Updated 29 October 2008
The Auckland Regional Council decided yesterday to refer Nobilangelo Ceramalus’ proposal on Hauraki Gulf administration to the Local Government Commission, without discussion.
Published 27 October 2008
Nobilangelo Ceramalus has presented a proposal to shift most of the Hauraki Gulf islands out of Auckland administration and into governance by the Thames-Coromandel District Council & Environment Waikato.
Apart from that shift, however, he envisages much of the administration being localised under the authority of 2 new community boards.
Mr Ceramalus left Rangitoto out of the change because it was an Auckland icon and Browns Island because it was gifted to Auckland City.
He said 11.07% of gulf island voters (739 out of 6672) had signed his petition, which the Auckland Regional Council will consider on Tuesday 28 October. The recommendation before the council is to support its process being handled by the Local Government Commission.
Mr Ceramalus was elected to the Waiheke community board last year and, in February, presented his proposal there. The board has since voted not to support the proposal. Mr Caremalus lodged his petition with the Thames-Coromandel council on 26 September and it’s since been sent to Independent Election Services for verification.
After the transfer, the Thames-Coromandel council would be increased from 9 to 12 members, 2 representing Waiheke & its smaller neighbours and one representing Great Barrier Island. The Coromandel Peninsula councillor on Environment Waikato would also represent the 2 new island wards.
Mr Ceramalus has proposed the 2 new wards would have community boards, each of 5 elected members plus their councillor/s, plus the regional councillor (sitting on both boards), plus one Maori-speaking representative of the local Maori community.
They would also have a high degree of autonomy, with delegated authority under the Resource Management Act and primary responsibility for their wards’ annual plans & budgets, “which shall be deeply rooted in comprehensive & open consultation, in particular with permanent residents, whose majority wishes shall be preferred”.
Mr Ceramalus envisages smaller village, neighbourhood & rural forums being used in a formal way to gauge views, forming “a true grassroots democracy”.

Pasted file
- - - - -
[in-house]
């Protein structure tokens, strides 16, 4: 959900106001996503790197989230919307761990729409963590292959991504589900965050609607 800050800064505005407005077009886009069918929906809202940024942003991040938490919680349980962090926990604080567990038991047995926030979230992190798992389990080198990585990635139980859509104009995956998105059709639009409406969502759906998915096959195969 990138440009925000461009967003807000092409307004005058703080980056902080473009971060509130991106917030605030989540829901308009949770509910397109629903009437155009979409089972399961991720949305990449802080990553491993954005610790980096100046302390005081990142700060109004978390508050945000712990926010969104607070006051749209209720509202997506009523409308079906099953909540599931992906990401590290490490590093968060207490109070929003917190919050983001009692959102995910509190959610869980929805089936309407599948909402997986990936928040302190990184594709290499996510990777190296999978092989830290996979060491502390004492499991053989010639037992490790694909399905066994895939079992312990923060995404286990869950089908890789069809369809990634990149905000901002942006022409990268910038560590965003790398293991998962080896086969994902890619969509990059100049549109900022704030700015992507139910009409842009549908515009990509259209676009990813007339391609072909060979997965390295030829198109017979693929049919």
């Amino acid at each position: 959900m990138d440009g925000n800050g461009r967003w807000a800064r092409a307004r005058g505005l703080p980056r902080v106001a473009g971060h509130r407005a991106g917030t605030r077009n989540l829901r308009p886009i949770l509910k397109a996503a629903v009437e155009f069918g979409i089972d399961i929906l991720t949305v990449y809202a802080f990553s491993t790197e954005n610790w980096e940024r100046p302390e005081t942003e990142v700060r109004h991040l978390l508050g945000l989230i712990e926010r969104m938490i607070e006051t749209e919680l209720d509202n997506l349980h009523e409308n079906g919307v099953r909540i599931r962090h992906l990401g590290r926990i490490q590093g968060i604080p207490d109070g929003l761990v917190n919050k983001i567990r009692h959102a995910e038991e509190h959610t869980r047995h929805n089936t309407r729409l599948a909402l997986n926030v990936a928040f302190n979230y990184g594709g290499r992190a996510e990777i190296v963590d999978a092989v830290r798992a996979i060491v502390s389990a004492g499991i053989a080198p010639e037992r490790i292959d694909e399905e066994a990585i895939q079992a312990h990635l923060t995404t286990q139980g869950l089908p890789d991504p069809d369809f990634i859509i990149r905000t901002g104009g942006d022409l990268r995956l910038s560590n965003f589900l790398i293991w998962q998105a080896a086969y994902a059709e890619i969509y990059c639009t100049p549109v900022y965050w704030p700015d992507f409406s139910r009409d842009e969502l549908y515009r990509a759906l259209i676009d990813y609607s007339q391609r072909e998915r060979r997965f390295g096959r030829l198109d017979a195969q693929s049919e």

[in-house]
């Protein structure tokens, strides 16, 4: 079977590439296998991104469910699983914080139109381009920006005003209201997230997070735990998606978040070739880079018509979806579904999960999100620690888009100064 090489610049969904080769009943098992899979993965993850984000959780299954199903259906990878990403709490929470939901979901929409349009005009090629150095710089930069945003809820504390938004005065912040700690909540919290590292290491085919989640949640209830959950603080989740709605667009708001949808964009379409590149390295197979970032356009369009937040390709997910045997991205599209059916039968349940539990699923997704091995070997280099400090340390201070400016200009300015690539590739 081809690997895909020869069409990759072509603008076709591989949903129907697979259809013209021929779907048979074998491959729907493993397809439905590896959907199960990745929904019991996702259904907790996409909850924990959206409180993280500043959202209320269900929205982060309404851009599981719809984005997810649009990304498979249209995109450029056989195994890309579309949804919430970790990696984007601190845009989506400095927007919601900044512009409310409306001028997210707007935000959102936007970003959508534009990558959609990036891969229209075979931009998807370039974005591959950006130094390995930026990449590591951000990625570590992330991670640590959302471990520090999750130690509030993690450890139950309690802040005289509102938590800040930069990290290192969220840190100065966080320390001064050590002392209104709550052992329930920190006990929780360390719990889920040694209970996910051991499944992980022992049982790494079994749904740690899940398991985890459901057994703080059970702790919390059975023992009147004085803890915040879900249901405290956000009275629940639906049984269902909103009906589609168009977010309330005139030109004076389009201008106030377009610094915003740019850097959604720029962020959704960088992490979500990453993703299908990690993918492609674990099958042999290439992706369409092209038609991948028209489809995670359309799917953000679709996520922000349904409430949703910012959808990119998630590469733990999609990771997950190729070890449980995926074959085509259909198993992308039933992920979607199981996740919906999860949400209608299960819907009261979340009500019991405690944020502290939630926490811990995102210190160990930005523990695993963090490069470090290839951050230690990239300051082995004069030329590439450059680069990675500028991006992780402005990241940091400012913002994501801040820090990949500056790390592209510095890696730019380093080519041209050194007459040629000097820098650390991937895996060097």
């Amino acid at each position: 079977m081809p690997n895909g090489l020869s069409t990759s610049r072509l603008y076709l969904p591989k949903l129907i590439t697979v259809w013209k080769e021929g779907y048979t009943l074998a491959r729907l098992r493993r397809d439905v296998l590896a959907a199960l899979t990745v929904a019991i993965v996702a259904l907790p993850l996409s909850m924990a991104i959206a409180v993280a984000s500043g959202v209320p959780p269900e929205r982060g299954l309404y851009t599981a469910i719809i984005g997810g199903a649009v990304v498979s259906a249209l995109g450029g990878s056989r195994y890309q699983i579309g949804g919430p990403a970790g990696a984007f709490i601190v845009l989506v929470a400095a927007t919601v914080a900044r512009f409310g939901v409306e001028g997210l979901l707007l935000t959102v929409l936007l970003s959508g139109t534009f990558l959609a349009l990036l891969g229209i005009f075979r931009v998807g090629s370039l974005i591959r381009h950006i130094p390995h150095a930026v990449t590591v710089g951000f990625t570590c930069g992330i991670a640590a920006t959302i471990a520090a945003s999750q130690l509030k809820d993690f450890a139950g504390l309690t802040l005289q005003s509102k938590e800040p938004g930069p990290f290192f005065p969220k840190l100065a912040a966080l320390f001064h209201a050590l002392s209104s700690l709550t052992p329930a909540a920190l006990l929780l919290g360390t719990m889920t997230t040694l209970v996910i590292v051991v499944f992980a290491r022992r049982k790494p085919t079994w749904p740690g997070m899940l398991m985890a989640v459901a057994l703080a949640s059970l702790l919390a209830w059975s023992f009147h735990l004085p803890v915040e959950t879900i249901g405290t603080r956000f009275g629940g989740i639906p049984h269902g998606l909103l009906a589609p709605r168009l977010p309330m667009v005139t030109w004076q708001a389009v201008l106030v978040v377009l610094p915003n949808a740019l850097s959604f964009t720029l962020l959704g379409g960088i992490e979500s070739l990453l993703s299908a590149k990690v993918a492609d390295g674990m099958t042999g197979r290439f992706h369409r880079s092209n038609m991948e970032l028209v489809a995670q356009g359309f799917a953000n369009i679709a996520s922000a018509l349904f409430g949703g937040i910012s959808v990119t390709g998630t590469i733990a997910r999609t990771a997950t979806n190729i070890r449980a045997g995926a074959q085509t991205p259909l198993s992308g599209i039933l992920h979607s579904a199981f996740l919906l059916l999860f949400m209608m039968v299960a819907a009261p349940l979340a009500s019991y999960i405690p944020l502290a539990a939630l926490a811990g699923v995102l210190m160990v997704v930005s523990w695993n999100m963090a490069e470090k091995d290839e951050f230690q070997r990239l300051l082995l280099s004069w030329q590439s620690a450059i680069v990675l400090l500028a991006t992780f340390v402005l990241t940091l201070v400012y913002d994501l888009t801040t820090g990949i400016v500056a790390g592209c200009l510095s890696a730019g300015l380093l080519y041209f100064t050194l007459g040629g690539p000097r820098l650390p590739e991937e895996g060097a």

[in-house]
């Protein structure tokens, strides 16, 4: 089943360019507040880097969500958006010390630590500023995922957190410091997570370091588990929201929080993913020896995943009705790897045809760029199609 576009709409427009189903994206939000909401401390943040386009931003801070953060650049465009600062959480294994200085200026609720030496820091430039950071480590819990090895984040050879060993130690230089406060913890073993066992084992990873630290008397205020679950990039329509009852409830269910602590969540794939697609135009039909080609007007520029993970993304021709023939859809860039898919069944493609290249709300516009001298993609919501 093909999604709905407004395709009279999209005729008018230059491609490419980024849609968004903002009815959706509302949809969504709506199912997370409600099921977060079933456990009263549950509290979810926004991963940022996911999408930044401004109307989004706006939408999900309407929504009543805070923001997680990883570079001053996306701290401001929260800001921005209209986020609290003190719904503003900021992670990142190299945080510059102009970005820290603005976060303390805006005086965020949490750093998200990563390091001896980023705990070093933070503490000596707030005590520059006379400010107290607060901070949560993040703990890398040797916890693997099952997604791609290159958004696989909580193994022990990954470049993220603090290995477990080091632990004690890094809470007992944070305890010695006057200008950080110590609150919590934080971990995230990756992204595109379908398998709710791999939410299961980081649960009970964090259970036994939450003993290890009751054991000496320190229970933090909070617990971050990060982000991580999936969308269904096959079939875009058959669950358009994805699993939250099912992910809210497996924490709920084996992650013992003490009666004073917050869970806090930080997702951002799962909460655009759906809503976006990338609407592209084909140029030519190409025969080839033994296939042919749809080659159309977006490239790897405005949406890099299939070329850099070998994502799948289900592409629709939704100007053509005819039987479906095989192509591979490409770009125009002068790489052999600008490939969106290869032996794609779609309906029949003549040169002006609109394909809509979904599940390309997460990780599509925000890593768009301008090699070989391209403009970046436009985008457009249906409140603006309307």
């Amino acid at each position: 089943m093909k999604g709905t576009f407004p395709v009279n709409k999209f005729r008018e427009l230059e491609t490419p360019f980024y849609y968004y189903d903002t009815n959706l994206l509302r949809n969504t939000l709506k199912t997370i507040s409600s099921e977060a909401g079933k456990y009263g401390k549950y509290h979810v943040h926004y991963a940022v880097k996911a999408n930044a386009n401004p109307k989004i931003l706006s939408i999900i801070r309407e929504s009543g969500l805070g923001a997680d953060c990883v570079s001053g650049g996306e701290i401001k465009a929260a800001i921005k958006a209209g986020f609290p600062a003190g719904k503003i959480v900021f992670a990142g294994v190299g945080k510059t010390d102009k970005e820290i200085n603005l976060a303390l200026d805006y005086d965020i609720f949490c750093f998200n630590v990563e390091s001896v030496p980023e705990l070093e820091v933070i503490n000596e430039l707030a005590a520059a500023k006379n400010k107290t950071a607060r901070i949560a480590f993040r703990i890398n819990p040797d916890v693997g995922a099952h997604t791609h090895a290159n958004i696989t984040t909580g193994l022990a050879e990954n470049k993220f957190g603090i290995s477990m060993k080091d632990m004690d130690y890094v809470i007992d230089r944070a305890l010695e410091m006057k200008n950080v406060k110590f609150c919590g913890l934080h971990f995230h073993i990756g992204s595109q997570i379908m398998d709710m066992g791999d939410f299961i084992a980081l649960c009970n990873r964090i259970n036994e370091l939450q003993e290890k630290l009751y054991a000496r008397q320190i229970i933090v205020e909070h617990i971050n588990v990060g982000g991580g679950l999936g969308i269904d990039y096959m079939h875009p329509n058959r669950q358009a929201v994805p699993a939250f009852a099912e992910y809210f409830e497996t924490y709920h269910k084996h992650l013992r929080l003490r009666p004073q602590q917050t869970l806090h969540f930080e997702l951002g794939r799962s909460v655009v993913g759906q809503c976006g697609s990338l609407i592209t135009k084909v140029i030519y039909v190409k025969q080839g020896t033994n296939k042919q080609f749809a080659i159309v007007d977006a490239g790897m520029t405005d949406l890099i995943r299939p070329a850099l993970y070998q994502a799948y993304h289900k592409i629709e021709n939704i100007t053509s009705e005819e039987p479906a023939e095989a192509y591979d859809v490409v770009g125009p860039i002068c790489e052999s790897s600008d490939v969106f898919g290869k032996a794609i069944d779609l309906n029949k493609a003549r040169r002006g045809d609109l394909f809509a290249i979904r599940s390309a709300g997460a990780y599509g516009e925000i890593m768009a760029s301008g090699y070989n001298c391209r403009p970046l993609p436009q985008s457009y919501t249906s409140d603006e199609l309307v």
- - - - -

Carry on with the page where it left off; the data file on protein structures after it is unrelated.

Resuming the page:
The Ceramalus proposal goes well beyond shifting administration from one bureaucracy & political body to the next. He has also gone into detail on rating proposals (anti-speculation, favouring permanent residents) and on development limitations.
Ratepayers would get a discount calculated on years of occupation, to encourage long-term ownership Ratepayers with a postal address outside the district would be levied a targeted rate, using a scale on improved values Anyone selling a property within 2 years – and who can’t prove they occupied it for that period – would be levied a high special rate on capital value, to discourage speculation Where a rating unit has 2 or more separately inhabited parts – and where the improved value exceeds the average for that island – the owners would face a targeted differential rate struck on capital value There would also be a targeted differential rate where any habitable part of the rating units exceeds 200m² gross floor area, or 15% of the land area, whichever is the lesser and, again, where the improved value exceeds the average for that island.
The wishes of permanent residents would get preference in consultation on the district plan The whole of section 7 of the Resource Management Act, except subsection (h), would be made mandatory criteria in all planning decisions Amenity, under section 7c of the RMA, would mean pleasantness and nothing else in a planning decision Any proposed development costing (or projected to cost) more than 25% of the total rates take in that ward in the previous year “may not take place or in anyway begin unless approved by at least 60% of those who vote in a ward referendum – and for the referendum to be valid, at least 50% of registered voters must turn out All resource consent applications would first have to be presented by the applicants in person to a full open meeting of the relevant community board (and be fully illustrated from 8 compass points, or from all practical & relevant vantage points) No application would proceed to detailed examination & report by designated planners unless first approved in principle by the community board, and the final decision on an application would be made by the community board.
In the transfer, Mr Ceramalus envisages:
all island assets owned by Auckland City Council being transferred shares in Auckland International Airport Ltd & Ports of Auckland Ltd formerly owned by Waiheke County Council being transferred and earnings from them used on Waiheke liabilities such as leaky-building claims “caused by Auckland City Council’s actions or errors of omission or commission during the period of its authority” would be met fully by the Auckland council, not transferred, and similarly with Auckland Regional Council liabilities.
Website: Ceramalus blog
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Attribution: ARC report & meeting, Ceramalus blog, February Waiheke news reports, story written by Bob Dey for the Bob Dey Property Report.